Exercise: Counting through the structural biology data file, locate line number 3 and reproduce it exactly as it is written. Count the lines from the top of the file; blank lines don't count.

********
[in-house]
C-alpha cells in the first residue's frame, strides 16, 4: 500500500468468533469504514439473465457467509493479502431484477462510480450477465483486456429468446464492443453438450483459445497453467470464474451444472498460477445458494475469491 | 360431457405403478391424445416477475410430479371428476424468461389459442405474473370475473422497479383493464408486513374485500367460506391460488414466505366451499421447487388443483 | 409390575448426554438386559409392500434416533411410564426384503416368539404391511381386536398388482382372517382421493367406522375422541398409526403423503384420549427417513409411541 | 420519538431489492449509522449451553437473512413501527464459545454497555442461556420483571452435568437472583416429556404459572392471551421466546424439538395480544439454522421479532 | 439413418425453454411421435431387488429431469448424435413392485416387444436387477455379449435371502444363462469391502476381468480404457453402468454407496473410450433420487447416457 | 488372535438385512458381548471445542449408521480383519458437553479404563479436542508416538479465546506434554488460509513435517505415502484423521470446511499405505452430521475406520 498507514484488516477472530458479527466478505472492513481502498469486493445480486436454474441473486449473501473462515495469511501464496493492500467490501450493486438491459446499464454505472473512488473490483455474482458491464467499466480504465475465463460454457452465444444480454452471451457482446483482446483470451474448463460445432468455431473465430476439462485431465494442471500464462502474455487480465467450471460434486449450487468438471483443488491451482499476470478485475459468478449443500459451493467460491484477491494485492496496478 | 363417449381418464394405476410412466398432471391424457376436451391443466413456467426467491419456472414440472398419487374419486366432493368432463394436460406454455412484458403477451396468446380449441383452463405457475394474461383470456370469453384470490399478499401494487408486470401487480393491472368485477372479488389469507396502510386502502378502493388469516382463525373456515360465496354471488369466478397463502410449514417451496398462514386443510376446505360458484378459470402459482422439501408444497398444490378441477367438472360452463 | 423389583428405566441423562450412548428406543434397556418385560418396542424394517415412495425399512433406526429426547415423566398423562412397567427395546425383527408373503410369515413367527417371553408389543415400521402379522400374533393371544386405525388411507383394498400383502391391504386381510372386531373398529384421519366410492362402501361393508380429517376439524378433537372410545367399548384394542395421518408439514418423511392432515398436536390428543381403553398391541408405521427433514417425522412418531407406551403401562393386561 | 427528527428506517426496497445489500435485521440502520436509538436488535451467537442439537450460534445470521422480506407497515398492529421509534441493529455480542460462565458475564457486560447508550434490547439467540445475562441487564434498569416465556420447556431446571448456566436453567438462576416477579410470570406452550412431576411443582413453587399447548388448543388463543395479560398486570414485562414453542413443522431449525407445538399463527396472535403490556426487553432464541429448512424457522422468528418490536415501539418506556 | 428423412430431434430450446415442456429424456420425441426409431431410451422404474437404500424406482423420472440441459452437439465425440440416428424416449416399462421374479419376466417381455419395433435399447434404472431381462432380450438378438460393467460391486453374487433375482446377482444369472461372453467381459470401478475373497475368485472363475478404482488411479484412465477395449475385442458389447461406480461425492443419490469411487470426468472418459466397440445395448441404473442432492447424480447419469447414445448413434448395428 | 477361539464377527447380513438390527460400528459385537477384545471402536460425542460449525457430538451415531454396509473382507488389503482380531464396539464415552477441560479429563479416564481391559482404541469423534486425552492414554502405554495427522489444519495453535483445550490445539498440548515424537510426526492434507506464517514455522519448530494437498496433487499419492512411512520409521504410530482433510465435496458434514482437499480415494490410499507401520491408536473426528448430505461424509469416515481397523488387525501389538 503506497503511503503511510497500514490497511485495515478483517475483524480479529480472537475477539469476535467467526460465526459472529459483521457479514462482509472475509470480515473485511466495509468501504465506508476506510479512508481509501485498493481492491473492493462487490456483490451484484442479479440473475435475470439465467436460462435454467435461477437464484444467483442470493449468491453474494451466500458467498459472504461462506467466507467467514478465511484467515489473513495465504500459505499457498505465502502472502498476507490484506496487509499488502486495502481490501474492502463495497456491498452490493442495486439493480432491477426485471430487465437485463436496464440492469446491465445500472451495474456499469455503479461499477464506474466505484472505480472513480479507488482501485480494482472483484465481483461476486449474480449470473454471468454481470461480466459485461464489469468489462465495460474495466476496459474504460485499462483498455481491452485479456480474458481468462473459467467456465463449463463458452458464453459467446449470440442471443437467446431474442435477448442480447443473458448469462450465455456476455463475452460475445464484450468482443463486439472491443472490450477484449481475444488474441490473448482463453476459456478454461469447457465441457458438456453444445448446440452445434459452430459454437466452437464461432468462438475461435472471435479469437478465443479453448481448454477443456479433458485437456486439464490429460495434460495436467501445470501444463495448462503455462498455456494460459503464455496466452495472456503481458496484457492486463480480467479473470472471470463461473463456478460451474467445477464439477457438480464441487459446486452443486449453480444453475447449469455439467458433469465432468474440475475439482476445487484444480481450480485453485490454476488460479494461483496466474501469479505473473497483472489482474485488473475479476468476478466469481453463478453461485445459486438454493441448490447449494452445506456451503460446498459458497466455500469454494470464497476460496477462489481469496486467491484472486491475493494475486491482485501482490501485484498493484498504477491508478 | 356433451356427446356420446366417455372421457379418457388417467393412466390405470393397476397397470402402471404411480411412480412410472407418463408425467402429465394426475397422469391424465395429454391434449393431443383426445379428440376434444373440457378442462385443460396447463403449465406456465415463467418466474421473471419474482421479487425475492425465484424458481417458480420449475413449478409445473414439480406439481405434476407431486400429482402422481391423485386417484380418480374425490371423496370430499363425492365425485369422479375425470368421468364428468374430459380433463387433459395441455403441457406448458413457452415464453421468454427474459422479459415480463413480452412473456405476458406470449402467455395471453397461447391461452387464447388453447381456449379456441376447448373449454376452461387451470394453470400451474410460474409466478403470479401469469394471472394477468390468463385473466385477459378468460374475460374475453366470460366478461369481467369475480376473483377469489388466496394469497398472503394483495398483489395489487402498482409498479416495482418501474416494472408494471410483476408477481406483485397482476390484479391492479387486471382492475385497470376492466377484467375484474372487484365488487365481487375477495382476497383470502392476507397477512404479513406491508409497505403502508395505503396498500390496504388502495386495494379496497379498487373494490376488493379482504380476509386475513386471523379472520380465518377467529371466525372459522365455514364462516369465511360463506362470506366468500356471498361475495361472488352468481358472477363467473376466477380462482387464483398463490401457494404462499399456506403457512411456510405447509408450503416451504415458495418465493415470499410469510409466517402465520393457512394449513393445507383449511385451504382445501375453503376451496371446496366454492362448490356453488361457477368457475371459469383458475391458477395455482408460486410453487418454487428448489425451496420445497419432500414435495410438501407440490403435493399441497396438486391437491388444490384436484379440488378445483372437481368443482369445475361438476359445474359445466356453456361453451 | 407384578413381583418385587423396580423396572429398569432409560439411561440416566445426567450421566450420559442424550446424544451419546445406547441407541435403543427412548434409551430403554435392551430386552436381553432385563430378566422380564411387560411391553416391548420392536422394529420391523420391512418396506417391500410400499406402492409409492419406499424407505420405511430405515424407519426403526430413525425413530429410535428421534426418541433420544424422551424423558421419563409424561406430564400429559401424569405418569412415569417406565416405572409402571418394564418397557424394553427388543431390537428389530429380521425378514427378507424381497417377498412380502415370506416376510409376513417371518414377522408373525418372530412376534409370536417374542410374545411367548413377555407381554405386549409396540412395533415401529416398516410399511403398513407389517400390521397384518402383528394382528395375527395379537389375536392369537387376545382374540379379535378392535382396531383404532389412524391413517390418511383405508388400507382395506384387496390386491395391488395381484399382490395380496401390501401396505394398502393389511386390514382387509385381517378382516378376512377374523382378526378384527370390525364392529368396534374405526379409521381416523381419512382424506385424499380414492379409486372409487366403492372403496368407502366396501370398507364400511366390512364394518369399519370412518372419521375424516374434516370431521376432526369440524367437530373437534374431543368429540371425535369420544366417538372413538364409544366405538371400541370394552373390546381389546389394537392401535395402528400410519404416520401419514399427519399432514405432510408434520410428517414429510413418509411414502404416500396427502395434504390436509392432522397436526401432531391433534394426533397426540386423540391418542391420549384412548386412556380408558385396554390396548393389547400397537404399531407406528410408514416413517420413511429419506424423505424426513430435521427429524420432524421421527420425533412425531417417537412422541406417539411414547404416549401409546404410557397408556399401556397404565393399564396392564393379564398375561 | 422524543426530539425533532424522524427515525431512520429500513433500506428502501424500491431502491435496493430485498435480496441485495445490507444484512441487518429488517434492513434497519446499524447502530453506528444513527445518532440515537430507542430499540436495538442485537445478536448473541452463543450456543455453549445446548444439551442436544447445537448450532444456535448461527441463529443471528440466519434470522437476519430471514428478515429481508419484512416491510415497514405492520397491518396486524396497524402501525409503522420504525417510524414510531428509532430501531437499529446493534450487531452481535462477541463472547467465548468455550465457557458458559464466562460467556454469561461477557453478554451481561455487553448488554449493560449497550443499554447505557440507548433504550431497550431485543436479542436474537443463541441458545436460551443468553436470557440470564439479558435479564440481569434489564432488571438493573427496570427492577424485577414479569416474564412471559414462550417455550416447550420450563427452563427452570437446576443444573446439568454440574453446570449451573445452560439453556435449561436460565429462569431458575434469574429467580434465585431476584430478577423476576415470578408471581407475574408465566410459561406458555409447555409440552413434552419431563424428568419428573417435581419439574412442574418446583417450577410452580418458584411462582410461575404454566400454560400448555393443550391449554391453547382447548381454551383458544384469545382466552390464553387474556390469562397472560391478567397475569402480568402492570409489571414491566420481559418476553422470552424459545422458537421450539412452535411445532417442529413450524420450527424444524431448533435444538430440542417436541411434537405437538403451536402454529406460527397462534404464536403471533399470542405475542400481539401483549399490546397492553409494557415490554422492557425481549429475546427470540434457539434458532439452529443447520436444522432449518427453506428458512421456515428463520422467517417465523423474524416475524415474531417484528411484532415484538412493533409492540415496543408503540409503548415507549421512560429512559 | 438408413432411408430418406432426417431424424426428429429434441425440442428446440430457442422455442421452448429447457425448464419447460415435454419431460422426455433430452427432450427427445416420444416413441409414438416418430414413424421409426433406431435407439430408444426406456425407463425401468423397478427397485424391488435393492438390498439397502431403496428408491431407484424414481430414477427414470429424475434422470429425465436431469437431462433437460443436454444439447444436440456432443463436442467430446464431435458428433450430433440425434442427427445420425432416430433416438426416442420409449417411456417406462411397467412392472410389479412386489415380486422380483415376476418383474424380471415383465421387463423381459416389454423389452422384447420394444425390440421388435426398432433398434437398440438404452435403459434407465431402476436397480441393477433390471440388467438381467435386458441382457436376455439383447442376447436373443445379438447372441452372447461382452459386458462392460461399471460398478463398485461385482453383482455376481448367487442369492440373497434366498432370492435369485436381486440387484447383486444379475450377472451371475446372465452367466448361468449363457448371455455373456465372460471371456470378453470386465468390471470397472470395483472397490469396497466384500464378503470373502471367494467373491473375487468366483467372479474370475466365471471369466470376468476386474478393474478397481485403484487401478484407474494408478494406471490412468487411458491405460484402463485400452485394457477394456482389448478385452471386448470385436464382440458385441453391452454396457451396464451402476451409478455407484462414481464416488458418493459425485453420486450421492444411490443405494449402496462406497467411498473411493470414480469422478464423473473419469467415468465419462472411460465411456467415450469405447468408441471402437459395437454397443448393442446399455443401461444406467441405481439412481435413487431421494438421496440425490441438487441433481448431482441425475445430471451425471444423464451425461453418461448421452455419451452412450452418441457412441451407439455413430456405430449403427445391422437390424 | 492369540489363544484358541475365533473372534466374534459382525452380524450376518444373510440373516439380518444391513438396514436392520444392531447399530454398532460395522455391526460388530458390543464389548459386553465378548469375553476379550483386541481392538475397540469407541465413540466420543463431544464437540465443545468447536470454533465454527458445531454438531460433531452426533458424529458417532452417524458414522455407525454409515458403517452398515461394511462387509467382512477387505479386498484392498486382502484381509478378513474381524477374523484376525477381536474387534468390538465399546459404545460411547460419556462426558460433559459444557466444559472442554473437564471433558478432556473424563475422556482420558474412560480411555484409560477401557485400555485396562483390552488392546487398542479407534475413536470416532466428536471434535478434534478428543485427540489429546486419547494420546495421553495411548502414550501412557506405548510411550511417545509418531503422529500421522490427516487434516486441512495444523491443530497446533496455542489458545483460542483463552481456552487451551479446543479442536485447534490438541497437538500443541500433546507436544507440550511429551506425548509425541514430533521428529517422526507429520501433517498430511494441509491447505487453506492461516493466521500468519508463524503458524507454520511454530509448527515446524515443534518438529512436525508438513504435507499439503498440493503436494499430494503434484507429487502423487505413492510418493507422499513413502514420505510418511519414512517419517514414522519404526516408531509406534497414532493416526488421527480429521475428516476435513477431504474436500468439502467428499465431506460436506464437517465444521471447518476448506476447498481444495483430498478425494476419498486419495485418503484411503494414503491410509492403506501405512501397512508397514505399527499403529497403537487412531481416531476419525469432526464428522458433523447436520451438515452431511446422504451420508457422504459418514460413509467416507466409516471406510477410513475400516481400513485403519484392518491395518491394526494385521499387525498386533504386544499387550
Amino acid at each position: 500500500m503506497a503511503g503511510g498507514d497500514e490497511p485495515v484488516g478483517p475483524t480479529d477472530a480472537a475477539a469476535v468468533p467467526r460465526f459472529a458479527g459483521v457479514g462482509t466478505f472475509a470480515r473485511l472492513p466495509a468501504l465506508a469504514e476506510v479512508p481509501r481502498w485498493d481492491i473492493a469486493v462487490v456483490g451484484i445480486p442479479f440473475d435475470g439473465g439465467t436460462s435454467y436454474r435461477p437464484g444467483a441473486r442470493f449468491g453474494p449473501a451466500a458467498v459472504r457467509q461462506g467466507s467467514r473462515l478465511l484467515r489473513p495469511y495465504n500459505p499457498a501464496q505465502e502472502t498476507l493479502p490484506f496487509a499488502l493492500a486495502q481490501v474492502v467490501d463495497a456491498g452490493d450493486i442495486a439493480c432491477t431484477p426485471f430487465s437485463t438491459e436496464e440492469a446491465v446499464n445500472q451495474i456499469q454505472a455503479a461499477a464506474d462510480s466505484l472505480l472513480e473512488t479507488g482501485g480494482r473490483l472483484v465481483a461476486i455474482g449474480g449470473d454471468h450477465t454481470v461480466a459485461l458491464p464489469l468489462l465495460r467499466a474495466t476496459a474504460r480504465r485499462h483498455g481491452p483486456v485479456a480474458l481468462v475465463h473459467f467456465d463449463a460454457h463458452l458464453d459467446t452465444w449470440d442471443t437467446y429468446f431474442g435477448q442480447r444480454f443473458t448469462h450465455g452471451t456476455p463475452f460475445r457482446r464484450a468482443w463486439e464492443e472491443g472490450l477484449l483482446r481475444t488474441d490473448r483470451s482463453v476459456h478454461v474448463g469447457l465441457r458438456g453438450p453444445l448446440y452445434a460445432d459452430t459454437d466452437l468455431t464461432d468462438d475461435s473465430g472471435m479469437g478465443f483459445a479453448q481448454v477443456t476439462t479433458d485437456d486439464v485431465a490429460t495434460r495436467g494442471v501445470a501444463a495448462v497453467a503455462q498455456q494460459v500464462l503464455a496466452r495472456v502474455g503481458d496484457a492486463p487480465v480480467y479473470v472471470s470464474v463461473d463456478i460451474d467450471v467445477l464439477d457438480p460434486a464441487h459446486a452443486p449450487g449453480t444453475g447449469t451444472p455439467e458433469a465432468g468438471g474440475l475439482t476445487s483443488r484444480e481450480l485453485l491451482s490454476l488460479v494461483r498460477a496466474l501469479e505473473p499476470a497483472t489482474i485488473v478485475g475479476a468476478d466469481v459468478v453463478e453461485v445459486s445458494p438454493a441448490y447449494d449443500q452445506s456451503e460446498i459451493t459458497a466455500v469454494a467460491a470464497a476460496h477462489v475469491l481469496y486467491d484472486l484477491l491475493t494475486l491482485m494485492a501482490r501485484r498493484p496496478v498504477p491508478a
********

Amino acid at each position: 500500500m503506497a503511503g503511510g498507514d497500514e490497511p485495515v484488516g478483517p475483524t480479529d477472530a480472537a475477539a469476535v468468533p467467526r460465526f459472529a458479527g459483521v457479514g462482509t466478505f472475509a470480515r473485511l472492513p466495509a468501504l465506508a469504514e476506510v479512508p481509501r481502498w485498493d481492491i473492493a469486493v462487490v456483490g451484484i445480486p442479479f440473475d435475470g439473465g439465467t436460462s435454467y436454474r435461477p437464484g444467483a441473486r442470493f449468491g453474494p449473501a451466500a458467498v459472504r457467509q461462506g467466507s467467514r473462515l478465511l484467515r489473513p495469511y495465504n500459505p499457498a501464496q505465502e502472502t498476507l493479502p490484506f496487509a499488502l493492500a486495502q481490501v474492502v467490501d463495497a456491498g452490493d450493486i442495486a439493480c432491477t431484477p426485471f430487465s437485463t438491459e436496464e440492469a446491465v446499464n445500472q451495474i456499469q454505472a455503479a461499477a464506474d462510480s466505484l472505480l472513480e473512488t479507488g482501485g480494482r473490483l472483484v465481483a461476486i455474482g449474480g449470473d454471468h450477465t454481470v461480466a459485461l458491464p464489469l468489462l465495460r467499466a474495466t476496459a474504460r480504465r485499462h483498455g481491452p483486456v485479456a480474458l481468462v475465463h473459467f467456465d463449463a460454457h463458452l458464453d459467446t452465444w449470440d442471443t437467446y429468446f431474442g435477448q442480447r444480454f443473458t448469462h450465455g452471451t456476455p463475452f460475445r457482446r464484450a468482443w463486439e464492443e472491443g472490450l477484449l483482446r481475444t488474441d490473448r483470451s482463453v476459456h478454461v474448463g469447457l465441457r458438456g453438450p453444445l448446440y452445434a460445432d459452430t459454437d466452437l468455431t464461432d468462438d475461435s473465430g472471435m479469437g478465443f483459445a479453448q481448454v477443456t476439462t479433458d485437456d486439464v485431465a490429460t495434460r495436467g494442471v501445470a501444463a495448462v497453467a503455462q498455456q494460459v500464462l503464455a496466452r495472456v502474455g503481458d496484457a492486463p487480465v480480467y479473470v472471470s470464474v463461473d463456478i460451474d467450471v467445477l464439477d457438480p460434486a464441487h459446486a452443486p449450487g449453480t444453475g447449469t451444472p455439467e458433469a465432468g468438471g474440475l475439482t476445487s483443488r484444480e481450480l485453485l491451482s490454476l488460479v494461483r498460477a496466474l501469479e505473473p499476470a497483472t489482474i485488473v478485475g475479476a468476478d466469481v459468478v453463478e453461485v445459486s445458494p438454493a441448490y447449494d449443500q452445506s456451503e460446498i459451493t459458497a466455500v469454494a467460491a470464497a476460496h477462489v475469491l481469496y486467491d484472486l484477491l491475493t494475486l491482485m494485492a501482490r501485484r498493484p496496478v498504477p491508478a